Long-term care planning is not something anyone can afford to wait for. If you think this planning is only for the elderly, you’re wrong. The rising costs of healthcare, the lack of access to preventative care when we need it most, the increased reliance on urgent care centers, and ultimately, the inequity in the deliverance of care when we do need it is the reason we need to begin planning well before retirement.
Housing is the starting place of the conversation. Is your home sustainable? When you’re in your 30s, you can easily handle the maintenance on a property and all that it might entail. But maybe your dream home isn’t where you’re living now. With our housing market being as seller-friendly as it is currently, maybe you’re waiting it out and making plans for the future. Those plans should factor in long-term care, whether that be for yourself or your parents.
As we age, our bodies begin to show the limitations that we are mostly able to ignore through our 30s, 40s, and 50s. Our hospital and urgent care systems are overwhelmed and primary care still seems predominantly inaccessible outside of major metropolitan areas. Finding a provider accepting new patients in smaller cities and towns requires a significant effort.
While age itself is just a number, it makes sense that by the time we reach the end of our working years, why so many people are sick, disabled, or generally unable to continue working. Yet, planning for “retirement” was traditionally the only conversation being had. No plan was created for being sick, disabled, or otherwise incapacitated. This is where long-term care planning comes in.
Long-term care planning is multi-generational. This means your plan should include your family to the extent that you want to incorporate them. Ask yourself how you’re going to visit with them. Will you be able to see them once a month, once a week, daily or even twice a day? How much time will it take for you to travel there? Is it on one of your normal routes or do you have to make a special trip? What happens when they need help with groceries, cleaning, or taking out the garbage? What role will you play in coordinating their daily activities and their care?
When You’re Ready to Retire
Most people talk about how retirement is when they plan to start living their lives. For some people that means that they will finally sell their home and make that move. For others that means that they will play more golf or enjoy spending more time with their family. Those plans become increasingly harder to follow through on when health issues arise.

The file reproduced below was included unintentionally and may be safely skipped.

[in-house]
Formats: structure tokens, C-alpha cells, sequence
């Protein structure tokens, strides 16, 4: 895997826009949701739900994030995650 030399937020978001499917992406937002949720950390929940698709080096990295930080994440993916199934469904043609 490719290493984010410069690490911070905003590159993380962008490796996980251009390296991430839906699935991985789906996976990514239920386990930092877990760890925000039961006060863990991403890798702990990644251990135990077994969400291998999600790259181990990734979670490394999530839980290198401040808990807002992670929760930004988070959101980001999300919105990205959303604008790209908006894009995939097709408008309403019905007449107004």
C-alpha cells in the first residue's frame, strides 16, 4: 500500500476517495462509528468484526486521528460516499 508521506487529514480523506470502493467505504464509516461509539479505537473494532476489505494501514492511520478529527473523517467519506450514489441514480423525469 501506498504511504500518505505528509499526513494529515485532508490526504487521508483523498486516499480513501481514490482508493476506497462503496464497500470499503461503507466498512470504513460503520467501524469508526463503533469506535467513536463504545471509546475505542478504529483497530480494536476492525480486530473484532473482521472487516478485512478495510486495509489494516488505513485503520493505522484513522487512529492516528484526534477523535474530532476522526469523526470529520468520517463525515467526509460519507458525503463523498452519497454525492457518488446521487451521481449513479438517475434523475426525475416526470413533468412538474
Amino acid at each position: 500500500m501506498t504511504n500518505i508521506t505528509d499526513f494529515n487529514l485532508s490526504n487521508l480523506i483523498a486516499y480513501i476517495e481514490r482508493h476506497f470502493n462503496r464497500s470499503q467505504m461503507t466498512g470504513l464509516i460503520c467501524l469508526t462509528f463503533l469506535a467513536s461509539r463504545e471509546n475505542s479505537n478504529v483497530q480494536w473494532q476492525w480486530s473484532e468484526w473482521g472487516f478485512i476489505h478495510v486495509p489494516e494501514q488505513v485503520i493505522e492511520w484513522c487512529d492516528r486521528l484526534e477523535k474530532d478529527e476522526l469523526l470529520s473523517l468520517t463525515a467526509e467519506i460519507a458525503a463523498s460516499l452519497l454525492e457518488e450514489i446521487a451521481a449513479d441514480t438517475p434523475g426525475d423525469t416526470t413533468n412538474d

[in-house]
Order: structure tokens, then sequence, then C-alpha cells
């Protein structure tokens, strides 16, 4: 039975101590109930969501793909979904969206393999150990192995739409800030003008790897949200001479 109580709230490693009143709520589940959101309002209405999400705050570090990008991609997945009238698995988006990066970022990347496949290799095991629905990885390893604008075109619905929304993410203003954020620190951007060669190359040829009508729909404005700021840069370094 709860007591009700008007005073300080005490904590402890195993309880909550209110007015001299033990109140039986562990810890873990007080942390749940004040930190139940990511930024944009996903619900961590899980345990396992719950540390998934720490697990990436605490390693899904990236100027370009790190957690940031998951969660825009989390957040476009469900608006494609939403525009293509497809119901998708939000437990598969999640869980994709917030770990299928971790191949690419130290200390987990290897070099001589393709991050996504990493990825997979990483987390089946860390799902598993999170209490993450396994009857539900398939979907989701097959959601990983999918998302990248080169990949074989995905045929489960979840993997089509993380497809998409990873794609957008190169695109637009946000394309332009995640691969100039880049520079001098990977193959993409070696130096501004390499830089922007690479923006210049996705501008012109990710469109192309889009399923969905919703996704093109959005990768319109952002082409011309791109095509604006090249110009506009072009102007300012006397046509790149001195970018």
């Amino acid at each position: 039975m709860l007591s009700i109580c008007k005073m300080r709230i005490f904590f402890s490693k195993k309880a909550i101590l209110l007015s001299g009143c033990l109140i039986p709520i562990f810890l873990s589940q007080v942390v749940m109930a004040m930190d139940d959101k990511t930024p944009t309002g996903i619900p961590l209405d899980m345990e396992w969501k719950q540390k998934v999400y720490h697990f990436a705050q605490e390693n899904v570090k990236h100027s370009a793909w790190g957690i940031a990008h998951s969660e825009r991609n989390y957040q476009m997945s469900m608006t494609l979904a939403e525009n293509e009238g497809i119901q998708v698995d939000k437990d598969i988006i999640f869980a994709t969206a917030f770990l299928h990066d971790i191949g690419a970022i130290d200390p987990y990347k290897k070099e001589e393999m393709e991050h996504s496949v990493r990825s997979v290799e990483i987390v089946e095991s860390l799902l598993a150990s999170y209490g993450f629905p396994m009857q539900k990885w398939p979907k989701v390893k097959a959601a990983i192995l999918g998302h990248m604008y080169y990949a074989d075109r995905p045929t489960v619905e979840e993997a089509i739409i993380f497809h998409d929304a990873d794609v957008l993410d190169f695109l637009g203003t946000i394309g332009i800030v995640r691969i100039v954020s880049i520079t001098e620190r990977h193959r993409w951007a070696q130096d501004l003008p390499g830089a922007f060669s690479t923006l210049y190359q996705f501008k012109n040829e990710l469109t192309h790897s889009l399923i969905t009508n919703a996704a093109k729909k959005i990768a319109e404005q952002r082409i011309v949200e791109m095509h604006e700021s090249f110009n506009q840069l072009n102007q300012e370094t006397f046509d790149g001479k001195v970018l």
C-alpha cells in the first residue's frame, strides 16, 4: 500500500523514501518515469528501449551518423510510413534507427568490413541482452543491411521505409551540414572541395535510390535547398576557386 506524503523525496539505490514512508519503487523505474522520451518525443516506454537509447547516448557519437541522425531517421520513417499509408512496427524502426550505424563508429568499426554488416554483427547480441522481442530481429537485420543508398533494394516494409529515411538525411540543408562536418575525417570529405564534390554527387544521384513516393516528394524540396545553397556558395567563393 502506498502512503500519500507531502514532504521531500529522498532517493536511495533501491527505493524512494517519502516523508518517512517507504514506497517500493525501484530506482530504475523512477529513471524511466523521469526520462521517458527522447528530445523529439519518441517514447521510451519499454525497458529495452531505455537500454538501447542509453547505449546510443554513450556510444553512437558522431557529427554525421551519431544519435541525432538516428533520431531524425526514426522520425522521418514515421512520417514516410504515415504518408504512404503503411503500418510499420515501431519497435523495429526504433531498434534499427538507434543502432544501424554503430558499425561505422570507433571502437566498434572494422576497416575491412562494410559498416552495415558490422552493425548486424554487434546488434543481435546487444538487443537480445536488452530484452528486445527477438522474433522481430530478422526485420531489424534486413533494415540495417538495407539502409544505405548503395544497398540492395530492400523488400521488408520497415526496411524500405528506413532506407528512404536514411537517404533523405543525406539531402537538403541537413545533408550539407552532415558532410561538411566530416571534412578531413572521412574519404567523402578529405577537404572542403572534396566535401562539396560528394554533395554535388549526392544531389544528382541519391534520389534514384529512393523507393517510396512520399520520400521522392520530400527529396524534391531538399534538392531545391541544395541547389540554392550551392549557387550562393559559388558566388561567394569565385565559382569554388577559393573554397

One of the most important things to consider just before retirement is your home. If you plan to sell your home, doing so before retirement can give you the flexibility to purchase first and transition into your new home, then list your existing home on the market. It is a great time to downsize from the home you raised your children in, declutter and let go of things you held onto for years, and move into a home that requires less maintenance and cleaning.
For those who know that their home is where they plan to stay, take a look around and see what improvements are needed to make your home safer. Are there multiple levels with stairs? If so, is there an option to move a bedroom downstairs? What about a full bathroom? Do you have to go downstairs to do laundry? Investing in necessary improvements well in advance can save you money in the long run. A slip and fall down the stairs with the laundry basket is not only costly to your health, it can cost you your independence.
Taking the Next Step
Most people assume that if they have a health care proxy, a power of attorney, and a will, then they are all set. While it is important to have those documents in place, it is also important to talk to an attorney about what else you can do to prepare for the future. An irrevocable trust is another document that is commonly utilized in long-term care planning. While this type of trust does have restrictions and requires you to relinquish control to the trustee that you select, it offers the benefit of sheltering the asset that you fund it with. Oftentimes these trusts are funded with real estate, such as your home, because it will not produce any income and most people do not need to access the principal value of their home. The caveat is that this type of planning is most effective when completed at least five years in advance of needing long-term care. An experienced elder law attorney can review your financial situation and your goals to advise you whether funding an irrevocable trust with your home is appropriate for your situation.
This article is intended for general informational purposes only and should not be considered legal advice or counsel, nor does it create an attorney-client relationship.
Christine Szpet is an attorney focused on practicing Real Estate, Estate Planning and Elder Law. She advises her clients and their families on navigating the legal issues that come at the intersection of real estate, business succession planning, estate planning, and long-term care planning. Christine can be reached at firstname.lastname@example.org or (585) 672-5500.